Almost all men with early prostate cancer survive 10 years, regardless of treatment
The survival rate for early-stage prostate cancer is 99 percent after 10 years, regardless of whether men undergo surgery, radiation or are “actively monitored,” according to two new studies from the universities of Oxford and Bristol published in the New England Journal of Medicine. They found no difference in survival rates among men who were randomly assigned to surgery, radiation or monitoring; it is the largest study of its kind. Those who underwent surgery or radiation cut in half the risk that their disease would spread to bones and lymph nodes, compared with those who were simply monitored. Although the treatment didn’t extend life during the first 10 years, a survival benefit might yet emerge in the next five or 10 years, the researchers said.
The scientists also found that the surgery and radiation treatments sometimes caused severe side effects, including sexual dysfunction, incontinence and bowel problems, that hurt the patients’ quality of life, illustrating the complicated treatment equations facing men with early-stage prostate cancer, and setting off a debate among physicians about how to interpret the results.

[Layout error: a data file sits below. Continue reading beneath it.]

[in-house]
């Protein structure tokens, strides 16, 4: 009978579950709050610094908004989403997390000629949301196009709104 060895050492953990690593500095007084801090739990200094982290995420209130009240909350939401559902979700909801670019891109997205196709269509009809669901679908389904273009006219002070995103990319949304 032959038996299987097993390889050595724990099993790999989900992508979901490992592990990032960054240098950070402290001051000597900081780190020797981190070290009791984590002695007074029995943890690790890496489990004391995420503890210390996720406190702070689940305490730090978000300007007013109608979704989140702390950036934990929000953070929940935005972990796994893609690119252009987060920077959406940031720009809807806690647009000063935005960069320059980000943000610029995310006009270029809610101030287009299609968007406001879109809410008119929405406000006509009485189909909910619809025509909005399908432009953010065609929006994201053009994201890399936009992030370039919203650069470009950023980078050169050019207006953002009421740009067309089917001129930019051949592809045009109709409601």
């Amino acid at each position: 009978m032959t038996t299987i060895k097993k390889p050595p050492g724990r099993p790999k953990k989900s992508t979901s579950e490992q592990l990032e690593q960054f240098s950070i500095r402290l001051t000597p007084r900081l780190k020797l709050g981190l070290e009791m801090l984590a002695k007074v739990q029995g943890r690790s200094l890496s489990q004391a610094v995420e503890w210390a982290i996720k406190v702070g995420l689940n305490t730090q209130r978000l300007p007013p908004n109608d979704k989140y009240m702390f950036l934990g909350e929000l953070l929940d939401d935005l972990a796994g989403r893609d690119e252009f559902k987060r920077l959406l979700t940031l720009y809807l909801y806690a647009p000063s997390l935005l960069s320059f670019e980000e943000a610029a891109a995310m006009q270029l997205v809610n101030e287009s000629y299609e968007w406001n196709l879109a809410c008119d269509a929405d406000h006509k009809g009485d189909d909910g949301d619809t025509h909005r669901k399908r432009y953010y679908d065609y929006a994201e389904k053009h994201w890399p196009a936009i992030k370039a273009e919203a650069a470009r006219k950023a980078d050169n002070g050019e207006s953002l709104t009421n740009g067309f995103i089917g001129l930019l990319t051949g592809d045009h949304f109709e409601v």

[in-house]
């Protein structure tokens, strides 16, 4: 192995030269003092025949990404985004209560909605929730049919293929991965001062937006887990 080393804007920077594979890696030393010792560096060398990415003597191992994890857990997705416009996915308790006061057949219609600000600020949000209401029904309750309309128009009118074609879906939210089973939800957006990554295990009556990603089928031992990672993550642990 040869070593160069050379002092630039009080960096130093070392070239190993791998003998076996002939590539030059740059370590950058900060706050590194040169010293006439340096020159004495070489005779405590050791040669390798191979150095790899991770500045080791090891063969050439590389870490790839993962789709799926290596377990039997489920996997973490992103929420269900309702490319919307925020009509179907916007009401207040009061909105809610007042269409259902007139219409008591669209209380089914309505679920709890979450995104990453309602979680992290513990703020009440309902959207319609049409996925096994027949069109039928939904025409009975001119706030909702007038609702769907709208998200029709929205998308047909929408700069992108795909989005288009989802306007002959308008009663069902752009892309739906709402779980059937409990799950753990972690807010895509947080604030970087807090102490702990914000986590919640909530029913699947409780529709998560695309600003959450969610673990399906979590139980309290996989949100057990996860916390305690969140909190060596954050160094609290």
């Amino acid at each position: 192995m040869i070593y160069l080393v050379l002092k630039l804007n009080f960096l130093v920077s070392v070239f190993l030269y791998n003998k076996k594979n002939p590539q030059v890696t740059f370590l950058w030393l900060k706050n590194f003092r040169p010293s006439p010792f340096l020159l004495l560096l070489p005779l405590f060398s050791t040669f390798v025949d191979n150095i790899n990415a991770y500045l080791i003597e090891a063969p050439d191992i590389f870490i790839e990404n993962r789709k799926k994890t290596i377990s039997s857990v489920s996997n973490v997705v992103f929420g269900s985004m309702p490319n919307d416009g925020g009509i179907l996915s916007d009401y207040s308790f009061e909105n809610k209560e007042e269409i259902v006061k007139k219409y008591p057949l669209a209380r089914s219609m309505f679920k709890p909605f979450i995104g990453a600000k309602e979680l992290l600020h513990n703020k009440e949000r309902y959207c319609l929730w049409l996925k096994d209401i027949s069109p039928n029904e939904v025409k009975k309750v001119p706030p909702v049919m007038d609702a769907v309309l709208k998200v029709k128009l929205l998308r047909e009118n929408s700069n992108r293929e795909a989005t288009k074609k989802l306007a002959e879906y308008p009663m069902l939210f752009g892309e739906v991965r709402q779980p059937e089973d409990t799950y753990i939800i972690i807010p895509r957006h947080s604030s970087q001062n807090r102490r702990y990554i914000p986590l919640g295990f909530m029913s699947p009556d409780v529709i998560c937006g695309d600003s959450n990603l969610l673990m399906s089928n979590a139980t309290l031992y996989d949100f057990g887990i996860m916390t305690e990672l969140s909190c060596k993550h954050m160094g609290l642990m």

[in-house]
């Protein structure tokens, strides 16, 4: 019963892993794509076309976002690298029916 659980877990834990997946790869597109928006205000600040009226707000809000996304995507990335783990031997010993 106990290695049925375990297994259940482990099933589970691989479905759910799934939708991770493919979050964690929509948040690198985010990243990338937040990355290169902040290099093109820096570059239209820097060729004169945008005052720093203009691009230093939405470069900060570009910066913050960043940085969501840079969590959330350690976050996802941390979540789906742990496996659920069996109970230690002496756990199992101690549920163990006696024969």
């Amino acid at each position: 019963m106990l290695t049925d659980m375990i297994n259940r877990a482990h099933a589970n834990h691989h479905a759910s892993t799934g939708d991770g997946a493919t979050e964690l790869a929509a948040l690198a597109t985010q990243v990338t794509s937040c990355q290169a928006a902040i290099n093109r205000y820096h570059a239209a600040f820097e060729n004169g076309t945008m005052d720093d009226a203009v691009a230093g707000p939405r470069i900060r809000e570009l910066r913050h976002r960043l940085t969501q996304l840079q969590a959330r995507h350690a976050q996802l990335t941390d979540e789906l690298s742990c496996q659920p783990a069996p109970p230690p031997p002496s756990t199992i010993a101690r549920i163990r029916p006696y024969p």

Among those who commented in the press was Jim Hu, M.D., Director of the LeFrak Center for Robotic Surgery and the Ronald P. Lynch Professor of Urologic Oncology.
He told The Washington Post he was struck by the “significant differences in the likelihood of metastatic disease,” which he said could eventually translate into a survival benefit for the men who got surgery or radiation.
Learning more about who developed metastatic disease will be the key to advising men about active surveillance, he told MedPage Today. Noting that the men enrolled in the study had low-risk cancer (Gleason score 6, PSA <10 ng/mL), Hu said, "For men I see with low-risk disease, I always offer active monitoring, or active surveillance."
"So why was there a statistical difference in metastases and disease progression?" Hu continued. "Presumably, this is driven by the men who do not have low-risk cancers -- they have significant prostate cancers."
For men with truly low-risk disease, "monitoring at 10 years is not going to increase your risk of death from prostate cancer. What we need to clarify is who will develop metastases and disease progression," said Hu.